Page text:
But even with all that wonderful food, we were good. We didn't gorge ourselves that badly (had to leave room for the two pies...and ice cream of course). In anticipation, Matt had worn his loosest baggy pants. I would have, but none of my pants are really all that loose since I'm still pretending that I have a 34" waist.
By the end of the meal, I had pretty much drained a bottle of red, and was feeling very good indeed. Matt and Alisha both drink white wine. When I visit, as a good guest I don't like to arrive empty-handed so I usually bring over a nice bottle of...well, red. And I usually have it all to myself. (How can people even drink white wine? Sheesh. Cold wine? Over ice?? Heathens!)
Good friend that I am, I took Matt's brother Jacob back to his house (he's between motorcycles at the moment). I left Matt and Alisha with the dishes and cleanup. And the turkey, by the way.
Although I wasn't with my own family this year, I was with the people who are equally close to me. I don't know whether I've adopted Matt, Alisha, Jacob and Gene or they've adopted me. Either way, they are my family now. And it was the best Thanksgiving ever. Of course, I say that every year. And every year I mean it, for every year it's true. They keep getting better and better as every year I have more and more to be thankful for ;-)
I hope your Thanksgiving was as enjoyable - wherever, and with whomever you spent it.
I wonder if Matt still has any of that dressing left over?
21 November 2008
In my previous post, I noted how low gas prices have gone. I suggested that one way of spurring the economy would be to find a way to keep those prices low. It has certainly cut my commuting costs, which puts real money in my pocket...money I can spend on other things besides gasoline.
As I predicted, gas prices have continued to fall. This is what I saw today. Even premium is under $2.00 per gallon!
So Matthew commented:
"...Striving for cheap gas prices is horribly short-sighted -- ignoring issues and challenges like environmental damage, community health, urban planning, technological innovation and alternative energy, and the long-term prospects of our reliance on what really is a horrible source of energy."
For starters, I do not agree that petroleum is a horrible source of energy. Of all the things that cars, buses and aeroplanes could have been powered by (e.g. coal, wood, hydrogen, etc.) petroleum is a wonderfully efficient source of energy. In over 100 years, we have not found anything as good. Now, if Matthew wants to take the Al Gore view that the internal-combustion engine and everything it powers (including our personal vehicles and how we use them) is "evil" or something, well, he is entitled to his opinion. It is one I do not share.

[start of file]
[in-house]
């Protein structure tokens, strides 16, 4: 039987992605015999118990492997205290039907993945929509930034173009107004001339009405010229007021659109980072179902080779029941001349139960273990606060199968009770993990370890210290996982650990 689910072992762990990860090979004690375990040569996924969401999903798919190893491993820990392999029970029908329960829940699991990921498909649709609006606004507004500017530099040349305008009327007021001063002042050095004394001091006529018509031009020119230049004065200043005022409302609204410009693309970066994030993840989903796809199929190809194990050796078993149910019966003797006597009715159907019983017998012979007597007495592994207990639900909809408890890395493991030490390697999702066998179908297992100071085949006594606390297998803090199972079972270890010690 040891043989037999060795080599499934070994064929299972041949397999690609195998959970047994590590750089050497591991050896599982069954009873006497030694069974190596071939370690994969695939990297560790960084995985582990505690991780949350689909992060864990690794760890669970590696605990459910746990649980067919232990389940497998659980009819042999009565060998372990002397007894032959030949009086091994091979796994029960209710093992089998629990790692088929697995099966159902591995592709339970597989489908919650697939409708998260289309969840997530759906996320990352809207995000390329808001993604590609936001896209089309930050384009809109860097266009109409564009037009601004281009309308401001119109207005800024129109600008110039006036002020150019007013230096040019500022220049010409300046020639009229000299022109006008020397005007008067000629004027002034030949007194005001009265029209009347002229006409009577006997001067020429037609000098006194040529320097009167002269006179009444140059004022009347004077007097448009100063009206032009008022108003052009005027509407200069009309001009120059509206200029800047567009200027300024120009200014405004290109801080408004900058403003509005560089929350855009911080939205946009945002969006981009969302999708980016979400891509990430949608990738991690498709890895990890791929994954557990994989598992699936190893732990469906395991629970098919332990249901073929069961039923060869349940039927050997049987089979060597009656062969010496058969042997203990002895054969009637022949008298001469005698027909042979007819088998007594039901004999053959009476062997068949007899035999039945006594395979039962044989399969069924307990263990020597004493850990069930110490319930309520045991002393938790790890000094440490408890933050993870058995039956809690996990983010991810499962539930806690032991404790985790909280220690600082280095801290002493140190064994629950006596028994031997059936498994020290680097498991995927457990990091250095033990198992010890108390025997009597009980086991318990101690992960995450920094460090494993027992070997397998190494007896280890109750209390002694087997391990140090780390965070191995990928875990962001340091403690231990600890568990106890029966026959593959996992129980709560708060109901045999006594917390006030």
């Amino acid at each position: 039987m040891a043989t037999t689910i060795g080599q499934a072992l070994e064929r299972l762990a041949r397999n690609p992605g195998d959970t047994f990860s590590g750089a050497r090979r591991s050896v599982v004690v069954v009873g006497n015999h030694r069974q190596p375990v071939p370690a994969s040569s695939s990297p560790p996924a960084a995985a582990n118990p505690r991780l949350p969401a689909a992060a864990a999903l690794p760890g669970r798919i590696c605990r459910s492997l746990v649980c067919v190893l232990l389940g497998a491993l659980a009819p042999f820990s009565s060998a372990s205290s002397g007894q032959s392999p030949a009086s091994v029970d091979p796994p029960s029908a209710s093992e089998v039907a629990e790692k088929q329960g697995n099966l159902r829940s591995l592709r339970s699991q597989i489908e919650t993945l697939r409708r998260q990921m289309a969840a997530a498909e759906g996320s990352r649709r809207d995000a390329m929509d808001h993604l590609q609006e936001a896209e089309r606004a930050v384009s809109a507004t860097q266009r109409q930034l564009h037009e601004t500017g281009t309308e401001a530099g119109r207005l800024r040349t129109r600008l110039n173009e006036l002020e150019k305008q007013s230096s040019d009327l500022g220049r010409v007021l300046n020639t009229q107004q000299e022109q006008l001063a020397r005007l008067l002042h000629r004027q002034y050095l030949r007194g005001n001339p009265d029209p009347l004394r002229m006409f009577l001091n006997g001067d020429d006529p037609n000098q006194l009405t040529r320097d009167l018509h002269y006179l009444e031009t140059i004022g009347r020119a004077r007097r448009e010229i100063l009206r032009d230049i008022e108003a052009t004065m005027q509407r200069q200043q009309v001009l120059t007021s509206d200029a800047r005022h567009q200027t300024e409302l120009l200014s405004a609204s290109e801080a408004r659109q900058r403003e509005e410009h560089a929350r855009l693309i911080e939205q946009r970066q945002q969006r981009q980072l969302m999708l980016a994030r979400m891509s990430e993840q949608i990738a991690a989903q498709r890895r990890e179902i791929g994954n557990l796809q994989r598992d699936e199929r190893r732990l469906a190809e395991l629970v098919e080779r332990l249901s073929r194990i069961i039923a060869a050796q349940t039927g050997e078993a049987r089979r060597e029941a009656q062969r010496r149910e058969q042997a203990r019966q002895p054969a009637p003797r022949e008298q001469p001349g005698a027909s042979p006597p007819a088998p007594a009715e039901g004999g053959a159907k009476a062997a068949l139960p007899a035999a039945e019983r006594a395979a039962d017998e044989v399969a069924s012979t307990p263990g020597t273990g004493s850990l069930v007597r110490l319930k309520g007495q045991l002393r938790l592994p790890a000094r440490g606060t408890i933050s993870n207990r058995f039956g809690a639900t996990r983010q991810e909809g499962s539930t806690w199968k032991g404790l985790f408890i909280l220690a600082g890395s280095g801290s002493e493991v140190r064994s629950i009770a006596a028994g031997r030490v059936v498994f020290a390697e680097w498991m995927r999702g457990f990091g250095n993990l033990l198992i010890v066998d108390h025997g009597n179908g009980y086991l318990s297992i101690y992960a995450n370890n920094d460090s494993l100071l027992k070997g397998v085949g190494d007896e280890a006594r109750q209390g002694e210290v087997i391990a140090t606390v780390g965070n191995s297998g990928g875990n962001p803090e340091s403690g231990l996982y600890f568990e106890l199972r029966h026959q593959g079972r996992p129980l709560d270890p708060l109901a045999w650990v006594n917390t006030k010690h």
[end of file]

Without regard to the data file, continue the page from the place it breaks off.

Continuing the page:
Cars of today are amazingly "clean" in terms of the amount of pollution they produce. But yes, of course we need to find an alternative - if you believe we are "running out" of oil, that is.
I flew an "oil guy" recently. Admittedly, he is no more of an expert on oil than anyone else on the planet, but he is in the business (president of a small oil company), which is more than I can say. I asked him about this peak oil theory. He waved his hand dismissively. "Oh, there may very well be more peaks in the future."
This was news to me. Like a lot of people, I thought that oil was the byproduct of dead dinosaurs or something, and that all the oil that's ever been made is all the oil that's ever going to be made. Finite resource, in other words.
Turns out that oil has been discovered in places that were thought to be nearly depleted, like certain Gulf of Mexico oil fields (see this article). The theory is that the planet is continuing to make oil.
Also, as seismic technology improves, we'll be able to find more oil that was heretofore undetected. Finally, as drilling and production technology improves, we'll be able to extract oil from areas that were previously thought to be uneconomically feasible.
So. Do I think that oil is going to "run out?" No.
But more than that, technology will advance; it does not stand still. I do not believe that everything that's going to be invented already has been invented. In time, some other power source for personal transportation devices will be found and developed. Or maybe we'll find a way of burning salt water like inventor John Kanzius is trying to do.
In the meantime, we're stuck with cars and airplanes (and helicopters) powered by fossil fueled, internal-combustion engines. There in no mass-transit in Smalltown, America. My job is such that I cannot car-pool to work. This is not our fault - meaning you and me, the general public. I don't think it's fair that we should be penalized for it. This is what we've been given to work with. Having said that, I'd like gasoline to be as cheap as possible for as long as possible. I don't care about other nations where consumers pay exhorbitant gasoline prices. Apples to apples, please.